Movie Review: Argo (2012)


Palpable… Stupendous… Outrageous… and Manipulating…

Historically savaged and well plotted…

Phewwww what more words should I use to praise Ben Affleck’s subtle efforts in directing one of finest movies of Hollywood. 2012 movie ‘Argo’ was the winner of 3 Academy Awards including ‘Best Picture’ in the 85th Academy Awards.

‘Argo’ is based on true events related to ‘Iran Hostage Crisis’. This event came to uprising after overthrowing Shah of Iran, Mohammad Reza Pahlavi and return of Ruhollah Khomeini who later on, became country’s supreme leader and called the-then Jimmy Carter government ‘The Great Satan’.

According to Wikipedia sources, Fifty-two American diplomats and citizens were held hostage for 444 days (November 4, 1979, to January 20, 1981), after a group of Iranian students supporting the Iranian Revolution took over the US Embassy in Tehran. Six of the Americans survived the uproar and hid in Canadian Embassy. This is what the movie is all about.

The movie is an adapted screenplay of two different sources. One is adaptation from Tony Mendez’s book ‘The Master of Disguise’ written in 1999, which speaks about his secret life working with CIA, most specifically this event. The other source is Joshuah Bearman’s 2007 Wired article The Great Escape.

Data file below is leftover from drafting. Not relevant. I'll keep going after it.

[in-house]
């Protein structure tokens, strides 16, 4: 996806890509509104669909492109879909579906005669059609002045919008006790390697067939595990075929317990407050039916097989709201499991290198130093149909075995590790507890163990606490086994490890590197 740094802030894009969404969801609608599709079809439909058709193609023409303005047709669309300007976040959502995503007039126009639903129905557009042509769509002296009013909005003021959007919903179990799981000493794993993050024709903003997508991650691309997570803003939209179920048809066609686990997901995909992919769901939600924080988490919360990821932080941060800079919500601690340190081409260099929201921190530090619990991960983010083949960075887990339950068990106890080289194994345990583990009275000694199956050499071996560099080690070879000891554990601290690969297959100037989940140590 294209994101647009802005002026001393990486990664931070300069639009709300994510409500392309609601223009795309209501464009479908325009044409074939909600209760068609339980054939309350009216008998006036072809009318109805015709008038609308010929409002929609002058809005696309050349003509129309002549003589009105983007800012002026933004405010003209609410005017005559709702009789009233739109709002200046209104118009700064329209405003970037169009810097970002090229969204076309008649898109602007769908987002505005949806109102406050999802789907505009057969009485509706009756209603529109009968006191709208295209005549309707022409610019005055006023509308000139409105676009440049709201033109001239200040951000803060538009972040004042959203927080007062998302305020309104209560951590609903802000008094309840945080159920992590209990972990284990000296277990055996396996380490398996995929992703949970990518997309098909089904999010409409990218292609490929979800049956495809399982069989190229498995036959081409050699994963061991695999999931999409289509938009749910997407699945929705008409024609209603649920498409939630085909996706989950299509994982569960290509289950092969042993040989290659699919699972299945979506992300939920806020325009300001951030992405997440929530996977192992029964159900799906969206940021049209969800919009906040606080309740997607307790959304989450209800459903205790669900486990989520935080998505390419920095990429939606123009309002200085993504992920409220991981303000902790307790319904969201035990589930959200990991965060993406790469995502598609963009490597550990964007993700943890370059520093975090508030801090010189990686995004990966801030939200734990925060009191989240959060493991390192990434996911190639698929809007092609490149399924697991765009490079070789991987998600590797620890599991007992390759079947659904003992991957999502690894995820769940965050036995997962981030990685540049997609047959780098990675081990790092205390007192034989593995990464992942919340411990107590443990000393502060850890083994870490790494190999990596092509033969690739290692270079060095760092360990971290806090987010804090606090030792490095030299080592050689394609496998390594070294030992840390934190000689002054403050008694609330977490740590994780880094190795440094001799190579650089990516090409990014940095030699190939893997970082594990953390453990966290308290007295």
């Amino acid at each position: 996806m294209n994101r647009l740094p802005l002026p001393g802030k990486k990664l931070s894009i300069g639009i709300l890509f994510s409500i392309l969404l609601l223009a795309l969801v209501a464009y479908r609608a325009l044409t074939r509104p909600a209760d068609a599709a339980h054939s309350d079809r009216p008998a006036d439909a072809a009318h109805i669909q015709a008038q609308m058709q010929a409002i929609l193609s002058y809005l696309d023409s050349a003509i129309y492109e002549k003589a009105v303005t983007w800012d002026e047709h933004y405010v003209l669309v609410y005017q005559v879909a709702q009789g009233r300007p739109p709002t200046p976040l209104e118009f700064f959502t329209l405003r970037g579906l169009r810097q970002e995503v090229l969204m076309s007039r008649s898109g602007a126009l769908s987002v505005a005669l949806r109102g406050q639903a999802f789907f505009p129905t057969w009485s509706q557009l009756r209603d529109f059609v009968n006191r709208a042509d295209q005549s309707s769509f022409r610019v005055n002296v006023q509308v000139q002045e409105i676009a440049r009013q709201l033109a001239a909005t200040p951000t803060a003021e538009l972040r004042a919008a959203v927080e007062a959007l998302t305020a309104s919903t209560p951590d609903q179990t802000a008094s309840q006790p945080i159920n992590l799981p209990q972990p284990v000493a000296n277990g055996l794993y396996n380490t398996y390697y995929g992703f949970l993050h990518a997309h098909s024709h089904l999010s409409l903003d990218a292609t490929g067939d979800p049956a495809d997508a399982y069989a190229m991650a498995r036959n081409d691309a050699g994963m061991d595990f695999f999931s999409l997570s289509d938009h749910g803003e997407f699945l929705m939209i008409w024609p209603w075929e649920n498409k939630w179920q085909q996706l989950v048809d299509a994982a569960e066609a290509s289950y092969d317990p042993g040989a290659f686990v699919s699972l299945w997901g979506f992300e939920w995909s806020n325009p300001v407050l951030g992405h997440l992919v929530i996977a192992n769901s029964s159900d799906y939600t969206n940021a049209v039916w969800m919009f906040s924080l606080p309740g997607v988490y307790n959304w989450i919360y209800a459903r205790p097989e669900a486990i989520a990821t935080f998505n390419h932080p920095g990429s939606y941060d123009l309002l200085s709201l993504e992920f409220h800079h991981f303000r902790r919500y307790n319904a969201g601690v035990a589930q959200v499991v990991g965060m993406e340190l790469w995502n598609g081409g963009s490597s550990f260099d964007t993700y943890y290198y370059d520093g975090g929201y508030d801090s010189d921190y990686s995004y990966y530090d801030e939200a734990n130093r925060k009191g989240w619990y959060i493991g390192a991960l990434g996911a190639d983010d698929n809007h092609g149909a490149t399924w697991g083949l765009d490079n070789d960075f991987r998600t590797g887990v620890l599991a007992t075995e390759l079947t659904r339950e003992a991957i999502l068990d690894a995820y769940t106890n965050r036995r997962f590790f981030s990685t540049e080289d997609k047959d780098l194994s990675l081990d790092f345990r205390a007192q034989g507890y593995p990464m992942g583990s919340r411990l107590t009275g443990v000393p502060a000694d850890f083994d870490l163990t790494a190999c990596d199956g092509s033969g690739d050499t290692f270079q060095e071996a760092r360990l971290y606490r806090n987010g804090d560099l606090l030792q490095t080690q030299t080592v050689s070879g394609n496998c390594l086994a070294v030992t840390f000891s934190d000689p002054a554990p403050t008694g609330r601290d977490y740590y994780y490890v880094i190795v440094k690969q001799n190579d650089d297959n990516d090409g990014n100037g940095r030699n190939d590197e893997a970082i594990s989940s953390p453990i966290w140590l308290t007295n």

Ben Affleck’s central character Tony Mendez is a true character who did actually work for CIA for more than 25 years. He single-handedly attempted the most audacious escape along with those six Americans from Tehran in the political history of USA and CIA chapter. To bring the Americans back, Tony proposed an idea that no one could have ever imagined. He created a cover story about the Americans that they were the Canadian crew of film production who recently landed Tehran scouting exotic locations for a sci-fi film!!!